The Commitments of Traders (COT) Report, as of the close of business on Tuesday, June 30, and delayed until today was just about as expected, in that there was managed money buying in both gold and silver, given the tick up in prices into the cutoff, as well as commercial selling in gold. Also expected was the elimination by JPMorgan of its silver short position as a result of the near 6000 contract delivery from its house account on first notice day, also June 30.
Surprises in the report included aggressive selling by the other large reporting traders in silver (which I would classify as bullish), and which explained the lack of new commercial selling to counter the managed money buying.
In COMEX gold futures, the commercials increased their total net short position by 14,200 contracts to 301,500 contracts. This is the largest total commercial net short position in two months (since March 24), so it can’t be called bullish in typical historical terms, but back then, JPMorgan was still short as many as 25,000 gold contracts, whereas as of this report it was still flat. Besides, the commercials are still close to 85,000 contracts less net short than they were on Feb 18, when the price of gold was more than $100 cheaper than it is today and before the price rig job of March.
While JPMorgan refrained from adding new gold short contracts in this reporting week, the big 4 added around 8000 new shorts and the big 5 thru 8 chipped in with nearly 2000 new shorts. The big 8 short position grew by 9,700 contracts to 234,761 net contracts.
On the buy side of gold, the managed money traders bought 9040 net contracts, comprised of 11,933 new longs and the new short sale of 2893 contracts. The managed money net long position of 138,555 contracts (173,526 longs versus 34,971 shorts) does now include some room for downside liquidation, but there is still much more potential for adding new net longs on higher prices.
I continue to be impressed with the buying by the other large traders in gold, as this week they added another 5680 net gold longs and now hold close to a record 128,115 net longs (155,416 longs versus 27,301 shorts). Maybe I’m reading these traders wrong, but they have never been this net long when gold prices have been close to highs. Typically, they have always been more net long when gold prices were low and managed money traders on the low side of holding long positions. The other large traders, obviously, see higher gold prices and we should soon uncover whether their vision was correct.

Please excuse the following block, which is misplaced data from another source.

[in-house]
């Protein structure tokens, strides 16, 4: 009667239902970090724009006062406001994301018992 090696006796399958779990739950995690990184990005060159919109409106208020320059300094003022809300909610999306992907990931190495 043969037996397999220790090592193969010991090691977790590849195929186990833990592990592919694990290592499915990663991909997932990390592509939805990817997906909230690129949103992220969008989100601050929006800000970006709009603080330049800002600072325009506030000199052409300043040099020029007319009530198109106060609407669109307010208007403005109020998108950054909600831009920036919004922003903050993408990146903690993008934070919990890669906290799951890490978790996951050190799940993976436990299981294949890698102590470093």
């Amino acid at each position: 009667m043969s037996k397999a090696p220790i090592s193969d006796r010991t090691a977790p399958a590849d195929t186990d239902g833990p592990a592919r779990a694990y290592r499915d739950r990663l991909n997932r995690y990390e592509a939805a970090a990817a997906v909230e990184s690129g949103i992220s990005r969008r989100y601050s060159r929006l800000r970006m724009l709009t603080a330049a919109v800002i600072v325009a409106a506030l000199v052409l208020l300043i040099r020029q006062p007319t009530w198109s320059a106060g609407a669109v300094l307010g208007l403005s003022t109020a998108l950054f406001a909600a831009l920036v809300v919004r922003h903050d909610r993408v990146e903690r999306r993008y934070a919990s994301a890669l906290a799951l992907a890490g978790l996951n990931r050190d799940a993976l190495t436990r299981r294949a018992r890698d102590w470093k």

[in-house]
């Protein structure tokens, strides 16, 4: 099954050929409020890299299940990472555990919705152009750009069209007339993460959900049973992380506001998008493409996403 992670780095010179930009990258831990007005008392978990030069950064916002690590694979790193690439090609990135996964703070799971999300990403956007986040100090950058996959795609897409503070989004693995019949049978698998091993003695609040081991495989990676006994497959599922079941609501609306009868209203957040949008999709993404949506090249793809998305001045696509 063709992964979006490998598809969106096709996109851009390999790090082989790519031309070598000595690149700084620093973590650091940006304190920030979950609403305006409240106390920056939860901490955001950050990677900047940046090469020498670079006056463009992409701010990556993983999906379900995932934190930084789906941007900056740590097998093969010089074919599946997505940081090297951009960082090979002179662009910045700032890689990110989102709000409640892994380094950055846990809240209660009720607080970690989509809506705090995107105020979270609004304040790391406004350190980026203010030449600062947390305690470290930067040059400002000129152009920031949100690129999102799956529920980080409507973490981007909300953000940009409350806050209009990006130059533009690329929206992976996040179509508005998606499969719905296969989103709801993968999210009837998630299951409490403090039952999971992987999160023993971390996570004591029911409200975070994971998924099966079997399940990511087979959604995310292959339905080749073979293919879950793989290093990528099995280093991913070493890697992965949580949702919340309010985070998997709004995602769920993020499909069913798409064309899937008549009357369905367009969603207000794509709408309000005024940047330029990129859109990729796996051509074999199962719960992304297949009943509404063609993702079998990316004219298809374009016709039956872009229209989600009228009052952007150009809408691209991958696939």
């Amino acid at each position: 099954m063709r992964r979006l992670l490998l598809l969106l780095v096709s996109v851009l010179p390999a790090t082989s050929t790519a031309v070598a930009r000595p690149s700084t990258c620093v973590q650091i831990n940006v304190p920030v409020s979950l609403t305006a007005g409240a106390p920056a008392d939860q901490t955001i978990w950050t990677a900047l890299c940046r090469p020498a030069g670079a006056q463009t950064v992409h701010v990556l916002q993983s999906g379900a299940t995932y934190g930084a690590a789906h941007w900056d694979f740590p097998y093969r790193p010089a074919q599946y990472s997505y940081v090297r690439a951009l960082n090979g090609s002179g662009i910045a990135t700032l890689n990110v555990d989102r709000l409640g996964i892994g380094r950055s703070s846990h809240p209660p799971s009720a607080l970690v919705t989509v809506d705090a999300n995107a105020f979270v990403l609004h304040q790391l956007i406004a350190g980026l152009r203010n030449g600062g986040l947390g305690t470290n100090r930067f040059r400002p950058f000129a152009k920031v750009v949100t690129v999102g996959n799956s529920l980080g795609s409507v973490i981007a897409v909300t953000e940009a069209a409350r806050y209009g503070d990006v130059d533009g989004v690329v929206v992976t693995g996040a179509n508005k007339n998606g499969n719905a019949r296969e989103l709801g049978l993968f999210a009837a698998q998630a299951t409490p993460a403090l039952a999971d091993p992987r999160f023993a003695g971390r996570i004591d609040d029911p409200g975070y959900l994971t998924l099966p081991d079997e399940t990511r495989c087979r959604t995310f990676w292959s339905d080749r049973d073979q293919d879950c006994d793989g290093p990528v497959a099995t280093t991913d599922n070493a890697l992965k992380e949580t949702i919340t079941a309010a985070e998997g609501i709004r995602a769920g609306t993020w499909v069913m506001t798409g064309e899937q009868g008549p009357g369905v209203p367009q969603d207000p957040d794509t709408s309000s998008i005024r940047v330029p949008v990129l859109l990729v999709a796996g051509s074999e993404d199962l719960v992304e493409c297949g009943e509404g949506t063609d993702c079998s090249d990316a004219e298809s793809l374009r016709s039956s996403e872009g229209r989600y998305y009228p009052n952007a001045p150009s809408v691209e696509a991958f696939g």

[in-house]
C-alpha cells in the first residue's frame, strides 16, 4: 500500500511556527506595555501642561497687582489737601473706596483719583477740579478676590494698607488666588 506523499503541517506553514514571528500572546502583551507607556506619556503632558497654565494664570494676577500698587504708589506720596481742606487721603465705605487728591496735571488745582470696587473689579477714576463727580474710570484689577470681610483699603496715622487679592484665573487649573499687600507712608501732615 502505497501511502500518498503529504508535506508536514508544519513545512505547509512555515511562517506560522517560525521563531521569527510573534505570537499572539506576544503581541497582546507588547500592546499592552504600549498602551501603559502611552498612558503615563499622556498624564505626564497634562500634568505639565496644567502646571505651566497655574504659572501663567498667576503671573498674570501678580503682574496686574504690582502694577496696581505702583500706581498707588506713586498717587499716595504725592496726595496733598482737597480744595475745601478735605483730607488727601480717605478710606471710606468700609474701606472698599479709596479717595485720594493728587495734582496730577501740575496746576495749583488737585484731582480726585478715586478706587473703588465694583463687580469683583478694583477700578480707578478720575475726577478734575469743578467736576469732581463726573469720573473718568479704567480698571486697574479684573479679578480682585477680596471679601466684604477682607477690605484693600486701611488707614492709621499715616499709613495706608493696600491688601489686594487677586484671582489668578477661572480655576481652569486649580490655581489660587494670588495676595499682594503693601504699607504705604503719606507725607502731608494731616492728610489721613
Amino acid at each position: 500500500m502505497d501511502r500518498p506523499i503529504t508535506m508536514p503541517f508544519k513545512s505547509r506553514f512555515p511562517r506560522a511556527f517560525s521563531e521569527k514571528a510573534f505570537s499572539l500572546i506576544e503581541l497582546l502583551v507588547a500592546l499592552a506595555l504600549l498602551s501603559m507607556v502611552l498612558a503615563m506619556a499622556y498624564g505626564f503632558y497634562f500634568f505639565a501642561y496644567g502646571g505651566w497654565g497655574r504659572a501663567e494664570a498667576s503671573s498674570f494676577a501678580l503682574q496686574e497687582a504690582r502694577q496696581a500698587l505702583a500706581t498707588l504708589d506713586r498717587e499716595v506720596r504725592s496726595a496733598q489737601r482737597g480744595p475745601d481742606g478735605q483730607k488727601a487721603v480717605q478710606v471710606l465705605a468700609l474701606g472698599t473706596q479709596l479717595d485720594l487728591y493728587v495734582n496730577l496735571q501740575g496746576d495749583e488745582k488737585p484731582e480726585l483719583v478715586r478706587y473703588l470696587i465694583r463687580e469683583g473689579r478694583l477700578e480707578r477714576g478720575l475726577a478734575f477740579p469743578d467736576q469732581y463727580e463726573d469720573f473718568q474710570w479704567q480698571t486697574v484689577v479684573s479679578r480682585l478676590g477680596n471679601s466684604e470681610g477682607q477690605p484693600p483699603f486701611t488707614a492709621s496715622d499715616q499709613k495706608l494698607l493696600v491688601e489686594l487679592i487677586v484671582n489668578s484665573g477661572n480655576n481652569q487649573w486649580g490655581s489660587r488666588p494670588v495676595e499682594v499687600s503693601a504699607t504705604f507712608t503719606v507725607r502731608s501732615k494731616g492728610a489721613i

In COMEX silver futures, the commercials actually reduced their total net short position by 600 contracts to 50,300 contracts (despite some decent managed money buying). The reduction in the total commercial short position was nearly entirely due to the record 11,458 silver contracts delivered on the first notice day (June 30), as deliveries automatically reduce both the long and short positions of those taking and making delivery.
As expected, JPMorgan completely eliminated its silver short position, which in hindsight had to be closer to 6000 contracts than the 5000 contracts I had estimated prior to this reporting week. As a result, JPMorgan is now flat and holding no short position in either silver or gold – a benefit if it intends to double cross the other shorts. Also as a result of the record deliveries in silver, the concentrated short position of the 8 largest traders fell to just under 70,000 contracts (69,968 contracts).
The managed money traders did buy 6407 net silver contracts, comprised of the buying of 8636 new longs and the new sale of 2229 short contracts. Explaining the big managed money buying and lack of commercial selling was the net selling of 6729 contracts by the other large reporting traders, consisting of the sale and liquidation of 1749 long contracts and the new sale of 4980 shorts contracts. I can’t imagine why the other large reporting traders sold so many net contracts (aside from betting that silver prices had moved high enough and were about to decline), but these traders have not been instrumental in dictating silver prices and I sure would rather see them sell than JPMorgan.
The fact that the total commercial net short position in silver is still half what it was at the end of February and JPMorgan is now flat as opposed to being 18,000 contracts short as it was back then, with silver prices back to Feb levels and up $6 from the March lows is a market structure set up almost bullish beyond words. Add in the absolutely massive physical buying (200 million+ ounces) in ETF buying since the March bottom and this combination is an overall bullish silver set up, the likes of which I have never seen. Selloffs are always possible, but it’s hard for me to see them lasting long.
July 6, 2020
Silver – $18.60 (200 day ma – $17.00, 50 day ma – $17.14)
Gold – $1794 (200 day ma – $1598, 50 day ma – $1736)